KLA commanders inside Kosovo use this liaison officer to pass on information about Serbian targets and to relay their positions so that they are not inadvertently caught up in Nato raids.

On May 2, Nato jets hit two Serbian positions in southwest Kosovo from which artillery fire was being directed against KLA supply lines. These strikes, repeated periodically, have made the KLA positions in Kosovo more secure.

However, Nato commanders are reluctant to enter into a formal relationship with the KLA command. They have not, for example, provided secure communications channels.

"We are acutely conscious that at some point, in enforcing a peace agreement, we may have to disarm the KLA and even fight them," said one source. "We can't be seen to get too close."

By John Pilger in the New Statesman 17 May 1999

Revealed: the amazing Nato plan, tabled at Rambouillet, to occupy Yugoslavia

The justification for Nato's attack on Serbia, now the outright terror bombing of civilians, was the Serbs' rejection of the "peace accords" drafted at Rambouillet in France in February. The precise terms were never made public, with the British media generally accepting the word of the Foreign Office that the west's aim was to bring peace and autonomy to Kosovo.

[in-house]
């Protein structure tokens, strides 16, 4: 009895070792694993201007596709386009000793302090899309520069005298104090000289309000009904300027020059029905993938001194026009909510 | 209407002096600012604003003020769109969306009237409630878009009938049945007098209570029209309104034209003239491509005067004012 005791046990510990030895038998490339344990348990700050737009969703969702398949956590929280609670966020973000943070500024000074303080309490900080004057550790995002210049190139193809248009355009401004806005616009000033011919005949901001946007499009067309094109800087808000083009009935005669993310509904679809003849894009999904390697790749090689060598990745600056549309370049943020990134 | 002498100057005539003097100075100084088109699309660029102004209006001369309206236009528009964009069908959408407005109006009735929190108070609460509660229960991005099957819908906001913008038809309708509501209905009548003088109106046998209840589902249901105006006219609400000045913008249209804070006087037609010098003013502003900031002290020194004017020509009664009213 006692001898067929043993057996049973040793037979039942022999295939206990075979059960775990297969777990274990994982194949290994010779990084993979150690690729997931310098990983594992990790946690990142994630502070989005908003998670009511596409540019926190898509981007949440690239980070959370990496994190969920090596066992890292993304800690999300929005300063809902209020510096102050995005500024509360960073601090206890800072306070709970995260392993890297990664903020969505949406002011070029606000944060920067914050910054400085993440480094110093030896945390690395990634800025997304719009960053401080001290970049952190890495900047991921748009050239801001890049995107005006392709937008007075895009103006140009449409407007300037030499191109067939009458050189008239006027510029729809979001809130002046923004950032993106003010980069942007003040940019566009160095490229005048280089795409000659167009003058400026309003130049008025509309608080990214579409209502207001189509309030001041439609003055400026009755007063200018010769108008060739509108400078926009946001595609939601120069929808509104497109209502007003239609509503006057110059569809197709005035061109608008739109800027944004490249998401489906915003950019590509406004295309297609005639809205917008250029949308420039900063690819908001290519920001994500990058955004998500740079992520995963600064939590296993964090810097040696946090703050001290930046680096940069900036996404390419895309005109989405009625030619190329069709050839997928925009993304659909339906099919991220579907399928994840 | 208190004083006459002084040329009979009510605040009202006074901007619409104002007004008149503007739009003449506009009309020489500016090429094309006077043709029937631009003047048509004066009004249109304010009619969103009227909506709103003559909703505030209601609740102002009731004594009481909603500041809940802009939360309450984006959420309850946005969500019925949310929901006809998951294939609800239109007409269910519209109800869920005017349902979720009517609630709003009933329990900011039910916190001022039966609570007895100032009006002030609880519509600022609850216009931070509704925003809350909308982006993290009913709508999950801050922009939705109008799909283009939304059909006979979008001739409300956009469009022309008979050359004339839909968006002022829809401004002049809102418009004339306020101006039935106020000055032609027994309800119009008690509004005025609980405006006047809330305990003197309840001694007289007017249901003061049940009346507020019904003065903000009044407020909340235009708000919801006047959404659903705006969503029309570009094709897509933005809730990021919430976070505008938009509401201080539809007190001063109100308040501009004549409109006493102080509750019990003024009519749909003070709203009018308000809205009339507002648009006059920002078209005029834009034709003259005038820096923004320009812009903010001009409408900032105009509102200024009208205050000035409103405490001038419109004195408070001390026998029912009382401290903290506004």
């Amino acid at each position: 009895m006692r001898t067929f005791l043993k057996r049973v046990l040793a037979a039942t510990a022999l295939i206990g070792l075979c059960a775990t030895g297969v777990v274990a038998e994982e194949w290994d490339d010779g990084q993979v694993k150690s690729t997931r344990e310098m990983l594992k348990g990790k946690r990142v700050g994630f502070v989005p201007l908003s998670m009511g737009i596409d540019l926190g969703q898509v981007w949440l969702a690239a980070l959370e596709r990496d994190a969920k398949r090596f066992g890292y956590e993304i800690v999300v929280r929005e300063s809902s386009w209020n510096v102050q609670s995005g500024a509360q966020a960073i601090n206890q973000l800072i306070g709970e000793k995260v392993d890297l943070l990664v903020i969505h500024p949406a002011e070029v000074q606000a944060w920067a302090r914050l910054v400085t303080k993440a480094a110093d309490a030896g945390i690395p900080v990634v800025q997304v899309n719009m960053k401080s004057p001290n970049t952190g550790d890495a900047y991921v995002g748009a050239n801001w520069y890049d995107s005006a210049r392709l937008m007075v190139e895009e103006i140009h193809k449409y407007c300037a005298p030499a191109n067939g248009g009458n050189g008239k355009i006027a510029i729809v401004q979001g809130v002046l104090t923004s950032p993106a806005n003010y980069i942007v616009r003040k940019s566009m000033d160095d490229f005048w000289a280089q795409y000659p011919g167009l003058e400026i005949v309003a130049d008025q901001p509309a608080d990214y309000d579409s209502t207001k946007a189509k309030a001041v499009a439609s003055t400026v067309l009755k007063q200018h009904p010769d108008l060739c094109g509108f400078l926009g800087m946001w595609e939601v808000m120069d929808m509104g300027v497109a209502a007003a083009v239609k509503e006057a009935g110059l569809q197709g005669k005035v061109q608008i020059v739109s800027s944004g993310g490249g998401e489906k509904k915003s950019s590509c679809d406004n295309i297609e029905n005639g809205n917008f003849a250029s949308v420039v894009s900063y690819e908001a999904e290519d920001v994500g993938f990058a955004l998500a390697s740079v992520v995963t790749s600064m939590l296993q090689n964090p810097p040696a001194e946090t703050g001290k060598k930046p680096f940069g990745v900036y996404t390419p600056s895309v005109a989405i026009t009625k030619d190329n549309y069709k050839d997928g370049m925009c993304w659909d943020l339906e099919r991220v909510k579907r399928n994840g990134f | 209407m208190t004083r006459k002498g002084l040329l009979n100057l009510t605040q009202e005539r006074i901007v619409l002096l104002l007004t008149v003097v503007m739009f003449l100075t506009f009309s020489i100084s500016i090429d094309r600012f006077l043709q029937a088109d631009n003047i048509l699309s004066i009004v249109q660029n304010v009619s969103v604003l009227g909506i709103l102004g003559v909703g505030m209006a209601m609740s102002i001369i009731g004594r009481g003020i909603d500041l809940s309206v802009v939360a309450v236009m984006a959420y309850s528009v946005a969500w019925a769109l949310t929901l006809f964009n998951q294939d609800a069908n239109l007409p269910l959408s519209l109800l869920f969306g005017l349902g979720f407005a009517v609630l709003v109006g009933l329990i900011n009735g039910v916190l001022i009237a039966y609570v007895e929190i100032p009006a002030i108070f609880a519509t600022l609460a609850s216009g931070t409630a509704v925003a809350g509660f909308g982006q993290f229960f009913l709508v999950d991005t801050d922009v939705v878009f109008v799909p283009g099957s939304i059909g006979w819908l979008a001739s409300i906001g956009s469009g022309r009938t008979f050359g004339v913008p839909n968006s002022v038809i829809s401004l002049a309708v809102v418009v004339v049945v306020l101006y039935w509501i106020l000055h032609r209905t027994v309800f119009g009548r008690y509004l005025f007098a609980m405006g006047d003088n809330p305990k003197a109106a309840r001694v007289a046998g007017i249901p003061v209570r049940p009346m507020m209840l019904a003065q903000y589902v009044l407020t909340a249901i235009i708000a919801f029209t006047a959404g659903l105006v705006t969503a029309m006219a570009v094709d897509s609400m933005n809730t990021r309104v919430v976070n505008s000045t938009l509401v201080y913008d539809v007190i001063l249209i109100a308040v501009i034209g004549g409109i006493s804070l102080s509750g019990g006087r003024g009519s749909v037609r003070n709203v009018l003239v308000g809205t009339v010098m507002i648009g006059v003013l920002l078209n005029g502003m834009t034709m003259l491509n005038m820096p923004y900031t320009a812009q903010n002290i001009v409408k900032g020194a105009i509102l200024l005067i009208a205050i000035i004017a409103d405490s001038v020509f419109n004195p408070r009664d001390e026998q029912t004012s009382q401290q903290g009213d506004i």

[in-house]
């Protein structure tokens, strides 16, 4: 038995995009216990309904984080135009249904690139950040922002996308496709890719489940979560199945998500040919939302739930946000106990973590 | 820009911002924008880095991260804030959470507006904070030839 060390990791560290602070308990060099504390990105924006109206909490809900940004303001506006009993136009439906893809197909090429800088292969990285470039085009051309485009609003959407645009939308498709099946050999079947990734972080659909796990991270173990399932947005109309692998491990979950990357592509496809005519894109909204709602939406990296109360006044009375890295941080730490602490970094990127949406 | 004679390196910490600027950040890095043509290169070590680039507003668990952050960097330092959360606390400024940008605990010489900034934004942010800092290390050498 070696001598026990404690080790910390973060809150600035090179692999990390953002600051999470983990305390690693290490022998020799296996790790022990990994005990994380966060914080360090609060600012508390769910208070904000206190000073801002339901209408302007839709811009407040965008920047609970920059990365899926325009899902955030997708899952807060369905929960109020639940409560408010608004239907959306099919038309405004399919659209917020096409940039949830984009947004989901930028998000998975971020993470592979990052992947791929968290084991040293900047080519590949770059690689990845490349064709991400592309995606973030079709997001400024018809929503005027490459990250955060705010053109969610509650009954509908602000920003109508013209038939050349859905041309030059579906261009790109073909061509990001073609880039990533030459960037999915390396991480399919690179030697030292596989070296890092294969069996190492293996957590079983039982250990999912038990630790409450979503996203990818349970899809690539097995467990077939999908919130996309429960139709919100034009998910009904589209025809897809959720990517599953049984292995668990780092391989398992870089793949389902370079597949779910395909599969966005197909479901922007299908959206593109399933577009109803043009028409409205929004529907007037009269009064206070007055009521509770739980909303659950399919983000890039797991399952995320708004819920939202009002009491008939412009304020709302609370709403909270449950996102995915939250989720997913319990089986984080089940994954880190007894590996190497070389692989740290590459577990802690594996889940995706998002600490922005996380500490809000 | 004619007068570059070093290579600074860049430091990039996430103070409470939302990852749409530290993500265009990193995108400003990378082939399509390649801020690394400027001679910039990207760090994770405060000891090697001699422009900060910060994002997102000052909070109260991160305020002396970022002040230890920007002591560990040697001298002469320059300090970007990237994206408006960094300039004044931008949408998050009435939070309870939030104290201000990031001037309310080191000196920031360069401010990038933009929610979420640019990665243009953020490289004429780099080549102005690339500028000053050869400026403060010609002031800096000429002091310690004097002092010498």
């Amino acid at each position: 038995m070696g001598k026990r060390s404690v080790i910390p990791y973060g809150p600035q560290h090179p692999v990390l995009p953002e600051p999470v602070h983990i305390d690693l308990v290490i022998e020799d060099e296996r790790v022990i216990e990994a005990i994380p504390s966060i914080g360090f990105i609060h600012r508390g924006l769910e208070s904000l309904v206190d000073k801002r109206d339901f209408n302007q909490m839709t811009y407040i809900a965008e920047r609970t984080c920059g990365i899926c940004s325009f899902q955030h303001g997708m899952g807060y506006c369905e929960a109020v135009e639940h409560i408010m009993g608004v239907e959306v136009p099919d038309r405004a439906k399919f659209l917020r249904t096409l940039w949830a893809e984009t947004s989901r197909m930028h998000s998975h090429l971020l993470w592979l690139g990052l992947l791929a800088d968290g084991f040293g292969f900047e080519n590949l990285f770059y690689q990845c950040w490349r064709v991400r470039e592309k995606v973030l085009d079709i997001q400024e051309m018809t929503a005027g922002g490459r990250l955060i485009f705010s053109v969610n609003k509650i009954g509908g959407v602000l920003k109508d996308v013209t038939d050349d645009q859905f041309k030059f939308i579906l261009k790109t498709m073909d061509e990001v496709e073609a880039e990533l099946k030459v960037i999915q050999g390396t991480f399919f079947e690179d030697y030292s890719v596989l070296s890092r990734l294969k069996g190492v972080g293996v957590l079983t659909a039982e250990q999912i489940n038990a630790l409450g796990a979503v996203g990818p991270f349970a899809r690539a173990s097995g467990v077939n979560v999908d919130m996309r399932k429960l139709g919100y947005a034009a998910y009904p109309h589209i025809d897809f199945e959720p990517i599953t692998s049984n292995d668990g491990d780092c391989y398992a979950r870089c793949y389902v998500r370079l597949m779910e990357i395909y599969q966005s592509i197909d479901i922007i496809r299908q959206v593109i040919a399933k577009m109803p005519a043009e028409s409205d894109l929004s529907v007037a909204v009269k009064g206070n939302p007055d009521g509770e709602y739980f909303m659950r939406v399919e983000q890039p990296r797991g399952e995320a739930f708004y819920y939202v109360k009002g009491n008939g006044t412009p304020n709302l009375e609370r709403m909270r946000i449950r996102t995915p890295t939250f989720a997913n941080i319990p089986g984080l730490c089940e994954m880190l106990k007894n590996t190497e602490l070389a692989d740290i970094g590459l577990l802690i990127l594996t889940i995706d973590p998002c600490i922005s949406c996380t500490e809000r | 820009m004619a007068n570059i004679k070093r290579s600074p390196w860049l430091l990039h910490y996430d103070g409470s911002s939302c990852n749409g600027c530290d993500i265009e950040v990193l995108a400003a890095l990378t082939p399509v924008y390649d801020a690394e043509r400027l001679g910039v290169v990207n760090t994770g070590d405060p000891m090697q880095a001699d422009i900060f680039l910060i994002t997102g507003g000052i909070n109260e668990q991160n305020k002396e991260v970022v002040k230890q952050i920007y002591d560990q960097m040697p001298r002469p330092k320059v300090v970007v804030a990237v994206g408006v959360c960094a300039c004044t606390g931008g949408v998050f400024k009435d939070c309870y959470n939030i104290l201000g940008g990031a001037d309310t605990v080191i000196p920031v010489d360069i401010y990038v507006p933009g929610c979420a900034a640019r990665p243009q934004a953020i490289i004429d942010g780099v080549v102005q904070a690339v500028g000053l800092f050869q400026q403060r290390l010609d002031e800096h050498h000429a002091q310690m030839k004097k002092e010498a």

This is the big lie of Tony Blair's "crusade for civilisation". Anyone scrutinising the Rambouillet document is left in little doubt that the excuses given for the subsequent bombing were fabricated. The peace negotiations were stage-managed, and the Serbs were told: surrender and be occupied, or don't surrender and be destroyed. The impossible terms, published in full in Le Monde Diplomatique, but not in Britain, show that Nato's aim was the occupation not only of Kosovo, but effectively all of Yugoslavia.

Nothing like this ultimatum has been put to a modern, sovereign European state. Of all the Hitler and Nazi analogies that have peppered the west's propaganda, one is never mentioned - Hitler's proposal in 1938 to the British prime minister, Neville Chamberlain, that Germany occupy Czechoslovakia because ethnic Germans there had been "tortured", "forced to flee the country" and "prevented from realising the right of nations to self-determination". As a cover for German expansion, Hitler was laying the basis for a "humanitarian intervention", whose fraudulence was no greater than Nato's cover for its own worldwide expansion.

Take chapter seven of the Rambouillet accords. Headed "Status of Multinational Military Implementation Force", it says a Nato force occupying Kosovo must have complete and unaccountable political power,

"immune from all legal process, whether civil, administrative or criminal, [and] under all circumstances and at all times, immune from [all laws] governing any criminal or disciplinary offences which may be committed by Nato personnel in the Federal Republic of Yugoslavia . . .Nato personnel shall enjoy . . . with their vehicles, vessels, aircraft and equipment, free and unrestricted passage and unimpeded access throughout the Federal Republic of Yugoslavia, including associated airspace and territorial waters."

Propaganda is not overlooked. The government of Yugoslavia